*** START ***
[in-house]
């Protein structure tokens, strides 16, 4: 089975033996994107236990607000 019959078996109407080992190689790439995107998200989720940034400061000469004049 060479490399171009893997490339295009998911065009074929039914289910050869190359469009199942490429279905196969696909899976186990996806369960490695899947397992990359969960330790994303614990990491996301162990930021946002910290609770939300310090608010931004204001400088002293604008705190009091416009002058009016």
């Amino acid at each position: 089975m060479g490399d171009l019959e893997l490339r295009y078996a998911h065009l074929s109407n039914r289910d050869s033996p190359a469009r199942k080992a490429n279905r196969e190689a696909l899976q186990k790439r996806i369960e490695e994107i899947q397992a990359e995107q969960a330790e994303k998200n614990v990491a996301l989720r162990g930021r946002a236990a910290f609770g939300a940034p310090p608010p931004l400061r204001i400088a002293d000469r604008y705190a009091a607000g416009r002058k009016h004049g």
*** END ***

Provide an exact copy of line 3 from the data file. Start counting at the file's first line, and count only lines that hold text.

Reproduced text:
């Amino acid at each position: 089975m060479g490399d171009l019959e893997l490339r295009y078996a998911h065009l074929s109407n039914r289910d050869s033996p190359a469009r199942k080992a490429n279905r196969e190689a696909l899976q186990k790439r996806i369960e490695e994107i899947q397992a990359e995107q969960a330790e994303k998200n614990v990491a996301l989720r162990g930021r946002a236990a910290f609770g939300a940034p310090p608010p931004l400061r204001i400088a002293d000469r604008y705190a009091a607000g416009r002058k009016h004049g």